Santa Margherita Chianti Classico Riserva (375ML half-bottle) 2007
Sangiovese from Tuscany, Italy
Santa Margherita is renowned for its elegant and authentic Italian style. This wine is made with grapes from its vineyards in the heart of Tuscany's Chianti Classico region and is a blend of Sangiovese, Cabernet Sauvignon, and Merlot grapes. The additional aging time required to be a Riserva produces softer tannins and a more mature finish.
The color is deep and dense ruby red, with aromas of very ripe black cherries and plums, then floral hints of gladiolus. The palate exudes initial fruits and spices that shift gradually into fruits and herbal notes.
Wine Enthusiast - "Santa Margherita (of Pinot Grigio fame) has crafted an elegant Chianti Classico Riserva that offers bright berry nuances followed by hints of blue flowers, cola and moist earth. This is not an overextracted or overly dense wine, instead it makes an easy companion to most foods from pasta to meat."
Santa Margherita Winery
Santa Margherita introduced Pinot Grigio in 1980, and has become one of America's favorite premium wines. Recently voted the most popular imported wine, red or white, in top restaurants for the 11th consecutive year (Wine & Spirits 4/06), Santa Margherita remains a favorite among wine enthusiasts for its crisp, ripe character and consistent quality. View all Santa Margherita Wines
About TuscanyView a map of Tuscany wineries (TUSS-can-ee) Sangiovese. Most of the wine coming from Tuscany is made from some clone of this varietal, but a growing trend, started by the renegade winemakers of those Super Tuscans, is to incorporate more international varietals.
Notable FactsThe most well known sub-districts of Tuscany are Chianti, Brunello di Montalcino and Vino Nobile di Montepulciano (note that Montepulciano here refers to the local village, not the grape variety found in the Italian region of Abruzzi). Wine labeled from these regions is DOC-regulated and Sangiovese-based blends. Quality wine from these DOC areas has been on the rise for decades, with top-notch winemakers and wineries shedding the low-quality image once held for Tuscan wine by producing consistently outstanding bottlings that range from deliciously drinkable to highly ageable. Newer to the scene are regions like Bohlgeri and the Maremma, home to of what are now termed "Super-Tuscans," named for the wine coming from the Tuscany area, but not following all of the DOC or DOCG laws required in Italy. In the 1970's, some pioneer winemakers began buying land outside of Chianti and Montalcino, and planting not only Sangiovese, but also international varieties like Cabernet Sauvignon and Merlot. The wine they produced only fit into the lowest Italian category of "vina da tavola," but the winemakers sold the wine for high prices, creating an almost cult following, and spurning a new wine category called IGT.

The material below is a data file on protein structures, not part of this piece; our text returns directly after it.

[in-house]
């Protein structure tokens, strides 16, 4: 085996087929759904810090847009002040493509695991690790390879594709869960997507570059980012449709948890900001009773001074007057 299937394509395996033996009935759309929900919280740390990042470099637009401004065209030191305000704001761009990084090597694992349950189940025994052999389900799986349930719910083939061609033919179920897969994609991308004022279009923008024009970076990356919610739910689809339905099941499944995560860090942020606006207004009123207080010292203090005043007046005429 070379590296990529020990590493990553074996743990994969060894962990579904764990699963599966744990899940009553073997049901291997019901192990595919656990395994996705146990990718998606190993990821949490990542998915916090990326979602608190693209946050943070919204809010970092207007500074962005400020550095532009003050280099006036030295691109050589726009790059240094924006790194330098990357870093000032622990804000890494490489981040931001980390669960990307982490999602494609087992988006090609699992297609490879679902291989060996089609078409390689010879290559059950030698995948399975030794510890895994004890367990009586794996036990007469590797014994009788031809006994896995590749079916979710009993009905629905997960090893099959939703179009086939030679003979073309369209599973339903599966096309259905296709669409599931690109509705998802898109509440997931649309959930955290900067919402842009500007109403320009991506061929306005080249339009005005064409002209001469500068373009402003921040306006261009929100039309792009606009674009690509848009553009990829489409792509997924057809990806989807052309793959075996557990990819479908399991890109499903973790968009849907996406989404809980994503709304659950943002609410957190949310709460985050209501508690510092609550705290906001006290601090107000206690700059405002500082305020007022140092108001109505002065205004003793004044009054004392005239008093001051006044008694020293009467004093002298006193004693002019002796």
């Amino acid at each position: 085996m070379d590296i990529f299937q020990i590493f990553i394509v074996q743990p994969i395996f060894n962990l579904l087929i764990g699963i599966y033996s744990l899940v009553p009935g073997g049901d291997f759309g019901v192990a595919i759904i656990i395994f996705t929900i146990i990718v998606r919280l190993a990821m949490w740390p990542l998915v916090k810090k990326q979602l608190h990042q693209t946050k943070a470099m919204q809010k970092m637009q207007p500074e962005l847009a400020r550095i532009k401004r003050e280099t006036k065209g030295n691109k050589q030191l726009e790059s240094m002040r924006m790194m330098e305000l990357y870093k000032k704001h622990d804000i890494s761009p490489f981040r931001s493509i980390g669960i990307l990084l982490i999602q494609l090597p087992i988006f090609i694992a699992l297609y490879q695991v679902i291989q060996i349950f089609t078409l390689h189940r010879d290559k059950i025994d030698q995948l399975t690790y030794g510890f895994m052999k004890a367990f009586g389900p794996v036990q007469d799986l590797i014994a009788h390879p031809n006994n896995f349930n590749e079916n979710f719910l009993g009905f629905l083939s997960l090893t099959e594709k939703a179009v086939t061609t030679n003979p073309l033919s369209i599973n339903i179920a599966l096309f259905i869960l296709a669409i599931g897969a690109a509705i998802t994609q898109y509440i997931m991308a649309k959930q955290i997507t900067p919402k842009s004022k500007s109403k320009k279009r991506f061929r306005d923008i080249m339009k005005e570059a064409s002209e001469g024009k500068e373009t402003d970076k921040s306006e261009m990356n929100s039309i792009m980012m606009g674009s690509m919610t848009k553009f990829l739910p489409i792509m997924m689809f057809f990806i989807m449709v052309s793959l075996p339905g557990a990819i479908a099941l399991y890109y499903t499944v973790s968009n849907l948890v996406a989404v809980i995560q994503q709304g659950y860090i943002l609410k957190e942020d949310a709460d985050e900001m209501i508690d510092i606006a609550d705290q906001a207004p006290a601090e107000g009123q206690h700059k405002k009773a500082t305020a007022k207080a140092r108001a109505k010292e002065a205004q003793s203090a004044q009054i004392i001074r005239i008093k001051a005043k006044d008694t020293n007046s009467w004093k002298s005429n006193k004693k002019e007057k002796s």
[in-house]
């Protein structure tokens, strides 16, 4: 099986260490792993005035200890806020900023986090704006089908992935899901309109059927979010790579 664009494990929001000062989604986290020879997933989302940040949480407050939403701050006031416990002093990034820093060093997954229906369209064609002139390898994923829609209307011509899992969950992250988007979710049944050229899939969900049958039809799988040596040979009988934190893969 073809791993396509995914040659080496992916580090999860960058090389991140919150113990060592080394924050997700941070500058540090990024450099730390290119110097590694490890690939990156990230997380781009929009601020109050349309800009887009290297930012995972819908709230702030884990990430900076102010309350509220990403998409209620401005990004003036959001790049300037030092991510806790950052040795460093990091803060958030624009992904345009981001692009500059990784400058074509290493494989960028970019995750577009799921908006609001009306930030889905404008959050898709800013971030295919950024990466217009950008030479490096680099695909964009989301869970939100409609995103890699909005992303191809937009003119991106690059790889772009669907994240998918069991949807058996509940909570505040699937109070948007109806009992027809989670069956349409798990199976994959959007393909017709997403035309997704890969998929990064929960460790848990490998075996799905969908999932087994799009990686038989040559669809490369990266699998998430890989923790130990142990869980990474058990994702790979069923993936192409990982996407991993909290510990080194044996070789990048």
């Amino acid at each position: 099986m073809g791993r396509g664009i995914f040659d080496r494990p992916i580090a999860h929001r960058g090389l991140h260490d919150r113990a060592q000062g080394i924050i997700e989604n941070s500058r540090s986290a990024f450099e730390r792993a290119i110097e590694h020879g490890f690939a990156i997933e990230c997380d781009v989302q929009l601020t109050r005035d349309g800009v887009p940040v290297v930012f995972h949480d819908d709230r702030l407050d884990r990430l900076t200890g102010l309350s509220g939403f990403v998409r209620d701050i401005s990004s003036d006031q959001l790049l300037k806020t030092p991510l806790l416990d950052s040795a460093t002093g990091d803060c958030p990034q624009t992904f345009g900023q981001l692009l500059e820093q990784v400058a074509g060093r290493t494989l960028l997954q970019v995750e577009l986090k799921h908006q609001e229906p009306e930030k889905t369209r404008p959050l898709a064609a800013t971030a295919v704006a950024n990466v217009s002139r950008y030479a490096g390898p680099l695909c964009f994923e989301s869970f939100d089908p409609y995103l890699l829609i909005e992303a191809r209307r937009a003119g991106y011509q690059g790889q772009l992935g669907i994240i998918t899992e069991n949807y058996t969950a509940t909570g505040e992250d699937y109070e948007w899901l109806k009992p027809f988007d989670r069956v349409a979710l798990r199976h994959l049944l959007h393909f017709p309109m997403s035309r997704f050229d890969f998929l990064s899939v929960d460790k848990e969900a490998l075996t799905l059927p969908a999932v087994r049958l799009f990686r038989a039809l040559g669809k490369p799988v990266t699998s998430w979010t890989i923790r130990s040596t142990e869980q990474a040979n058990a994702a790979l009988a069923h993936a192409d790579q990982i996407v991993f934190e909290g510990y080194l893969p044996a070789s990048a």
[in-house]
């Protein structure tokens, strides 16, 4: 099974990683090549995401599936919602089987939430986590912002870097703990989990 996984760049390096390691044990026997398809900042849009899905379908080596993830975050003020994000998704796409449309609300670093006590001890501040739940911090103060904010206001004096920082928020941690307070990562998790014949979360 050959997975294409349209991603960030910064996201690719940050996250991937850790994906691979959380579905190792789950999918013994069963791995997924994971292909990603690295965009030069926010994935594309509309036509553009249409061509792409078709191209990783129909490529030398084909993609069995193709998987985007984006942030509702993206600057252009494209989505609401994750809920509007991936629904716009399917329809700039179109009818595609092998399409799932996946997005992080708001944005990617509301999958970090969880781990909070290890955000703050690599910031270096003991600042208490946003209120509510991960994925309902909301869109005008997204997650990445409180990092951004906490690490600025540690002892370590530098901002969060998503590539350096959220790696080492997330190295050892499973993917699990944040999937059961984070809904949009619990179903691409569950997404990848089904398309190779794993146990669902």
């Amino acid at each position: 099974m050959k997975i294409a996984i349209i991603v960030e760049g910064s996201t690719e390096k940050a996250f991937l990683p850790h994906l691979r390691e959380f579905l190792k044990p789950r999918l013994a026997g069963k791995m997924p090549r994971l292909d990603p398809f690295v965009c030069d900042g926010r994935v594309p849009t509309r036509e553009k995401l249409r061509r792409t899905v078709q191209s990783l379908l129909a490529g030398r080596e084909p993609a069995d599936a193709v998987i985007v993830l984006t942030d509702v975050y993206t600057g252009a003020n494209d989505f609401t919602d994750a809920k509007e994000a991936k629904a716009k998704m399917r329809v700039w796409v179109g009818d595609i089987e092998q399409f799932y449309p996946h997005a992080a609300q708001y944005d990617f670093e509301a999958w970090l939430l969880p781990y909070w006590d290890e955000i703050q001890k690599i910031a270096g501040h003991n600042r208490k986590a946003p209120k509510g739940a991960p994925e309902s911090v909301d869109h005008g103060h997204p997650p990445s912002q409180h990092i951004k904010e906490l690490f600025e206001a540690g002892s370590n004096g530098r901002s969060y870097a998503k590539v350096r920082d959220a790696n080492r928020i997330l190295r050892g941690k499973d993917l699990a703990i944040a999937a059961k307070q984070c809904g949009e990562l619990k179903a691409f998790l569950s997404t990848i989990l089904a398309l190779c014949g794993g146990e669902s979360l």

A little ditty about Italy...This country has about as many wines as its had governments. With 20 different regions, hundreds of DOCs and even more indigenous varieties, the amount of wine made in Italy is mind-boggling. Most of the juice, however, remains in the country for thirsty Italians. Wine is food in Italy and its rare that a meal is consumed without a glass of vino. That said, it's not common to find many folks drinking wine without food either. In turn, it's a match, and a mighty good one at that. In fact, it's safe to say that Italian wine is a foodie wine – one that goes on the table for a myraid of meals.
For regions, the most popular are Tuscany (home of Chianti), Piedmont and the Tre-Venezie, which includes Veneto, Trentino Alto-Adige and Friuli. Other communes of note are in Southern Italy, and a few good wines are made elsewhere in the country. The islands of Sardinia and Sicily are members of the Italian winemaking community as well.
Customer ReviewsSign In to Add Your Review4.54.5 out of 5 stars